Jeffrey D Allred, Deseret News

SALT LAKE CITY — Janis Wood McKellar passed away July 11 at the age of 89 after living a quiet life fueled by love of family, faith and helping others.

Much of that help involved the Scouting program, where her family noted in her obituary that "she helped an astounding 150-plus young men earn their Eagle Scout award." She received Scouting's Silver Beaver Award for her community service.

“She was just the sweetest grandma and nicest person in the world. Even when she was struggling with the disease she remained sweet," said Katie McKellar, our award-winning Deseret News reporter who thought of her grandmother this week when she first learned of the death of former Salt Lake County Recorder Gary Ott.

"My own grandmother passed away this year of Alzheimer's. I know what kind of impact that had," she said.

Katie has been reporting on Gary Ott for nearly two years now, a period of time where trust in media — or the lack of it — has been part of the national conversation. It's an erosion often fueled by the verbal attacks on reporters and their media companies by President Donald Trump, the intentional use and rise of "fake news" by devious individuals bent on financial or political gain, and in part by missteps from members of the media, all of whom are not created equally.

What we see inside the newsroom is the empathy displayed by reporters covering difficult stories, particularly Katie as she wrestled with the dual journalistic principles of being a watchdog of a public institution, in this case the Salt Lake County Recorder's Office, and as a reporter giving voice to the voiceless, an ailing Gary Ott who couldn't seem to speak for himself.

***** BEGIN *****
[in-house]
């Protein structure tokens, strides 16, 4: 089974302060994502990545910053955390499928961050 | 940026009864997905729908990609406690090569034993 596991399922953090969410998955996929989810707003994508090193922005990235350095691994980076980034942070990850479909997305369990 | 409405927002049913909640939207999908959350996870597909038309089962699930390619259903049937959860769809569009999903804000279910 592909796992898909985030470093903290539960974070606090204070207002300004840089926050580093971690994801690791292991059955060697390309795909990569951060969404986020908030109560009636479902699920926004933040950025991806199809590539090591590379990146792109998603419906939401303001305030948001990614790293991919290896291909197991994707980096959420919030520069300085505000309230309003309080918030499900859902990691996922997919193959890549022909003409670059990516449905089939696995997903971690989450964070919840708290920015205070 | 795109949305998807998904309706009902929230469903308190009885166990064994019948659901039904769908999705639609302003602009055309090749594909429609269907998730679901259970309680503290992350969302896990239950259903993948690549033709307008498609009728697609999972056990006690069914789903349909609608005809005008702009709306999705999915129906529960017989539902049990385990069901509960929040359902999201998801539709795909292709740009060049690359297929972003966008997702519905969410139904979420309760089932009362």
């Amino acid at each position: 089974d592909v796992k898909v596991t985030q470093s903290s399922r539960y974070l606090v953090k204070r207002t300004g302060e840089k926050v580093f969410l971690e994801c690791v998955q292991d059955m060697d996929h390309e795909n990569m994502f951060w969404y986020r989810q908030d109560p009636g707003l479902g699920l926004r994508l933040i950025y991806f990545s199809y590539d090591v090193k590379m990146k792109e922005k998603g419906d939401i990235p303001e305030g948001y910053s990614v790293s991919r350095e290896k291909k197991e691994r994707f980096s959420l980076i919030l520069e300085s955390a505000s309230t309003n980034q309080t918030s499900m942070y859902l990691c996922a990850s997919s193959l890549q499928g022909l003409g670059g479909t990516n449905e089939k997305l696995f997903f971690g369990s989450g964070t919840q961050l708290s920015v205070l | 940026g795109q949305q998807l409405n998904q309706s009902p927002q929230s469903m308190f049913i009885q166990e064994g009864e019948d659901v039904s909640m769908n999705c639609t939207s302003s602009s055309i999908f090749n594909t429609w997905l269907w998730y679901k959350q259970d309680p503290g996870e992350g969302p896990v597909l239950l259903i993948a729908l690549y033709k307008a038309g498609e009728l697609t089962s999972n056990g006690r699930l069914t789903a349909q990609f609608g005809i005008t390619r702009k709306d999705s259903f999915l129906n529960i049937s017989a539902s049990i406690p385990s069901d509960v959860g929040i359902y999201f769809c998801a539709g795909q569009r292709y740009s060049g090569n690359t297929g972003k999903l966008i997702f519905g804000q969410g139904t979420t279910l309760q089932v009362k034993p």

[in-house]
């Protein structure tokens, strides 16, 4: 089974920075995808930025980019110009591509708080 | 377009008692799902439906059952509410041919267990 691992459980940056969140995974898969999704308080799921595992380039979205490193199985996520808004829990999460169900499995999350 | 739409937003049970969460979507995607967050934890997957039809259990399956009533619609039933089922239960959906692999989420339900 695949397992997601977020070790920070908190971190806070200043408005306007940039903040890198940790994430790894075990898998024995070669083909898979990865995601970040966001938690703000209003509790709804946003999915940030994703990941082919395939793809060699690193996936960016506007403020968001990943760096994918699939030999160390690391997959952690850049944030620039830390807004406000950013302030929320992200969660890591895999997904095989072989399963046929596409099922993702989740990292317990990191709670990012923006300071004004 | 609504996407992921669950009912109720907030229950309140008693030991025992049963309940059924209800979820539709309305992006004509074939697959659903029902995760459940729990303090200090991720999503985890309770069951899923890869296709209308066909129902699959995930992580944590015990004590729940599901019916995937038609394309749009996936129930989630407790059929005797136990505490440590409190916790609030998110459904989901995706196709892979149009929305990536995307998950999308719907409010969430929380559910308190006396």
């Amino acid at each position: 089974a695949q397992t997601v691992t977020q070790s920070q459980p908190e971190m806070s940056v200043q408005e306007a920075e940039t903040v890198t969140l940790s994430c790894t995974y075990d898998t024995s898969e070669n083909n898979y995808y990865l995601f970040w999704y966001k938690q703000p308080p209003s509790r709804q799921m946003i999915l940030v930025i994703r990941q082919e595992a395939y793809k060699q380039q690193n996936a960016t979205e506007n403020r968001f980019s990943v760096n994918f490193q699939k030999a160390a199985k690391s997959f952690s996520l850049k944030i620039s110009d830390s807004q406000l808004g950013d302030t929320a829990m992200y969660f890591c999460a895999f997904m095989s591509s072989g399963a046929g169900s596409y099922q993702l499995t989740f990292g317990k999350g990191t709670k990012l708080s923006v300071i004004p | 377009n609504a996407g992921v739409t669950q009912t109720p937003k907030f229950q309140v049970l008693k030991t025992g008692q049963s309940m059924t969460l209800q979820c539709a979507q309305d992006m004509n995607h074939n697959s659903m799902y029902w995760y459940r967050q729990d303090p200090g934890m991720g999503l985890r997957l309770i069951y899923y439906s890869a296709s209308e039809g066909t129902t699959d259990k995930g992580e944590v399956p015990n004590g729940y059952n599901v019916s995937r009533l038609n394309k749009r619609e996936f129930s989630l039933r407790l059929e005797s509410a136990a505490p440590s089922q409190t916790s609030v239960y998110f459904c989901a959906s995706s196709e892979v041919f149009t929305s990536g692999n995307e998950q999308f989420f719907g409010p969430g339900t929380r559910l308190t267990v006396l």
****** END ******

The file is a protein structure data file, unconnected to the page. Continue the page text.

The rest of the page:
“I followed the story for so long and yet I'll probably never know who the real Gary was," she told me this weekend, as she pondered the past two years of work covering the county. Her interview of Ott and its audio ultimately turned the tide toward helping Gary Ott find a reasonable exit from the recorder's office. It could not, however, do anything to slow the progression of a deadly disease.

Katie's reporting sparked changes, many of which are still under consideration on a legislative level. But perhaps the most noteworthy lesson to learn is about the devastating impact of interrupted and lost lives to Alzheimer's disease. It makes no exception for public or private lives, rich or poor. It goes after the increasingly aging population, but can also hit those who are younger.

Alzheimer's disease is the most common form of dementia. It can come on slowly and in stages. And it has no cure.

According to the Alzheimer's Association:

"Alzheimer's is the sixth leading cause of death in the United States. Those with Alzheimer's live an average of eight years after their symptoms become noticeable to others, but survival can range from four to 20 years, depending on age and other health conditions."

Ott perhaps showed signs as early as 2012. He was a public figure. We wish those in his office who claimed to care for him had been transparent about his declining health. But instead it was left to Katie and others to point out what was occurring, and eventually led to the court case for guardianship sought by his family.

Katie said her grandmother remained sweet and caring through the end of her life. By all accounts, Ott also treated others well in his office and did a good job for the county for years.

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The legal maneuverings and necessary changes to monitor elected officials is one result of all this. But another can be an increased measure of empathy that motivates to action.

"Today, there is a worldwide effort underway to find better ways to treat the disease, delay its onset, and prevent it from developing," states the Alzheimer's Association website. It also offers help for those who might know someone who is suffering from dementia and might be in the stages of Alzheimer's.

Help is available at the 24/7 hotline: (800) 272-3900 or at

Ott's funeral will be Saturday in southern Utah.